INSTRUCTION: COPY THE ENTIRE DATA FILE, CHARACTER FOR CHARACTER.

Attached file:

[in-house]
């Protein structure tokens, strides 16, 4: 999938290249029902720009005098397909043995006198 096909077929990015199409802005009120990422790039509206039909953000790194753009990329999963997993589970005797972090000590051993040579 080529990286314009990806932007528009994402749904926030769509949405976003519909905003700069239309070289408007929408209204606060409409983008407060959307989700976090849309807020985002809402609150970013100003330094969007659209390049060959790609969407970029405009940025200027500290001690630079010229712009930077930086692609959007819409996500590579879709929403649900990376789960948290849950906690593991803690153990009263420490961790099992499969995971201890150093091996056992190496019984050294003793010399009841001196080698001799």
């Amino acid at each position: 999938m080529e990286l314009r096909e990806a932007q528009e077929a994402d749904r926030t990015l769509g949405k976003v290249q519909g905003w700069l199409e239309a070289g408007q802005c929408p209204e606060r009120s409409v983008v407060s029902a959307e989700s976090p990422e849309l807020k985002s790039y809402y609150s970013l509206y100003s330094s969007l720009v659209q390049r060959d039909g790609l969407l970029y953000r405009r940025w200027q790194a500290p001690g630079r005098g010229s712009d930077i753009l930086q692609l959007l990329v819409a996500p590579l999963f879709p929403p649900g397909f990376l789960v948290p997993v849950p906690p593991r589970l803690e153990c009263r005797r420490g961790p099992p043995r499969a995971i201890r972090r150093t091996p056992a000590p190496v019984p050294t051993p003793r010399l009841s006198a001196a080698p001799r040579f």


[in-house]
């Protein structure tokens, strides 16, 4: 999938290249029902720009005098397909043995006198 096909077929990015199409802005009120990422790039509206039909953000790194753009990329999963997993589970005797972090000590051993040579 080529990286314009990806932007528009994402749904926030769509949405976003519909905003700069239309070289408007929408209204606060409409983008407060959307989700976090849309807020985002809402609150970013100003330094969007659209390049060959790609969407970029405009940025200027500290001690630079010229712009930077930086692609959007819409996500590579879709929403649900990376789960948290849950906690593991803690153990009263420490961790099992499969995971201890150093091996056992190496019984050294003793010399009841001196080698001799």
């Amino acid at each position: 999938m080529e990286l314009r096909e990806a932007q528009e077929a994402d749904r926030t990015l769509g949405k976003v290249q519909g905003w700069l199409e239309a070289g408007q802005c929408p209204e606060r009120s409409v983008v407060s029902a959307e989700s976090p990422e849309l807020k985002s790039y809402y609150s970013l509206y100003s330094s969007l720009v659209q390049r060959d039909g790609l969407l970029y953000r405009r940025w200027q790194a500290p001690g630079r005098g010229s712009d930077i753009l930086q692609l959007l990329v819409a996500p590579l999963f879709p929403p649900g397909f990376l789960v948290p997993v849950p906690p593991r589970l803690e153990c009263r005797r420490g961790p099992p043995r499969a995971i201890r972090r150093t091996p056992a000590p190496v019984p050294t051993p003793r010399l009841s006198a001196a080698p001799r040579f």